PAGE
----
Last Saturday I saw Zach Braff’s new play All New People at the Duke of York’s Theatre. I went on my own, which is a theatre first for me. As much as I enjoy discussing a play after I’ve seen it with others, it was nice to just take it in and digest the work on my own. The play was a funny, yet poignant portrayal of life as a young person in such an isolating age. As this was Braff’s first play, there were some things that he still needs to work on and some writing choices that I didn’t agree with, but overall I enjoyed the show and would recommend it to theatre fans in London in the next two weeks, particularly if you are a fan of Braff’s work. I also got to meet Braff at the stage door after the show! He was really great with his fans, making sure to sign everyone’s program/Scrubs DVDs/Marks & Spencer’s voucher. Image

I leave for a weekend in Amsterdam bright and early tomorrow morning. It’s high time for a change of scenery.


A Weekend in London

It appears that I am in London. I’m not entirely sure how I got here but I have a feeling that I watched Downton Abbey on the way. That’s not entirely important. What’s important is what I’ve been up to for the last few days, and that’s what I’m here to blog about.

(It’s occurred to me that “to blog” wasn’t a verb fifteen years ago. What a strange, strange world we live in.)

I arrived on Thursday slightly delirious. I did manage to get some sleep on the plane, but that didn’t make the tube ride from Heathrow and the journey from the tube stop to the flat with my fifty pound bag any easier. Regardless, I made it and unpacked my stuff in time to take a quick nap before our tour of the neighborhood. South Kensington is absolutely lovely. Almost everything I need is an easy walk from our flat in quaint little shops. After the tour, my friend and I had an awesome dinner at Nandos  and spent the rest of the evening recovering from jet lag.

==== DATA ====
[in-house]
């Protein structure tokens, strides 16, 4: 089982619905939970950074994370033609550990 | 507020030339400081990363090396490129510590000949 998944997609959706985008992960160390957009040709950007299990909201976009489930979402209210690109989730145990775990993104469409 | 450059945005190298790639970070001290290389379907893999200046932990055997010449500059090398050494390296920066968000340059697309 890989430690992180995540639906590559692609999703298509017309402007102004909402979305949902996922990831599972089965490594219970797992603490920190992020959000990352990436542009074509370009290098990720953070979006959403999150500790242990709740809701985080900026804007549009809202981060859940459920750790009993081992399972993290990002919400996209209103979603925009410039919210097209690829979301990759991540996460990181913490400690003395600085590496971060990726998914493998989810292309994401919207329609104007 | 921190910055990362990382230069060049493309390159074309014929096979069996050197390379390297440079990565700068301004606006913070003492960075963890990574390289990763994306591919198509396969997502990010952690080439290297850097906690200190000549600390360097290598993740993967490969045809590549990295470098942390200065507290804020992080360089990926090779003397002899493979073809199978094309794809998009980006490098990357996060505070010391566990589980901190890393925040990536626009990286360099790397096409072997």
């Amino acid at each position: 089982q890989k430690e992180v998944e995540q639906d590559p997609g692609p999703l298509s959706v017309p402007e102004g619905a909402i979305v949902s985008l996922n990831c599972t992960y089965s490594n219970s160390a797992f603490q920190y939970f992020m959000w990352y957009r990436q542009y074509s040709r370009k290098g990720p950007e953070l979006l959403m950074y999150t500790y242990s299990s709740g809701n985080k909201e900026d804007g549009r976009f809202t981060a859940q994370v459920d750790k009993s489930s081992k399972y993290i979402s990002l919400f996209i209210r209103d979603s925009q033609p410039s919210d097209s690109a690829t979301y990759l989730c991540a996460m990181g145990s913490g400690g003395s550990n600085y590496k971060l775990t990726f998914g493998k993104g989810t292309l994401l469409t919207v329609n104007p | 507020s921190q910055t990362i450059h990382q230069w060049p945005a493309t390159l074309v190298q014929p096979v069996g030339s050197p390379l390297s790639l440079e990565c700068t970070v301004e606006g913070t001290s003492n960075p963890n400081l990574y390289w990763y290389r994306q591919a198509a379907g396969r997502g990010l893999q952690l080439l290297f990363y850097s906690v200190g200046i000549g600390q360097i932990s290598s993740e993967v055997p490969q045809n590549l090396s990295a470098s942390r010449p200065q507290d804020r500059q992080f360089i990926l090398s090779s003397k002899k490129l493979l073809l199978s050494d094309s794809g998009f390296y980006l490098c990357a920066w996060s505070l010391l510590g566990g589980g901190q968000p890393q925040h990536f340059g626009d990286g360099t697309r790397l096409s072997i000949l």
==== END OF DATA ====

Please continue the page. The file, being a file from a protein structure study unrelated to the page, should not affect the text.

Friday was spent in orientation and shopping for the essentials: food, a cell phone, and a hair dryer. On Saturday my flatmates and I went on a tour of the city. We hit the major tourist attractions that we could see on foot: Hyde Park, Buckingham Palace, Clarence House, Big Ben, Westminister Abbey, Parliament, The Globe, Tower Bridge, etc. It was a lot of fun, and definitely helped me further develop my list of things I want to see before I leave. We actually arrived at Buckingham Palace in time to see the tail end of the guard change. I saw the guard change during my first trip to London when I was ten, but I don’t think I could appreciate the uniformity and precision of it until now. I’ll have to see the full routine one of these days.

This city is so beautiful. It’s such a modern city, and yet it’s so impossibly old. I’m surprisingly feeling very comfortable here which says…something about me. I’m really looking forward to the next ten weeks, and taking you all along with me.

I’ll leave you with some pictures from our walking tour, featuring the infamous gray London sky.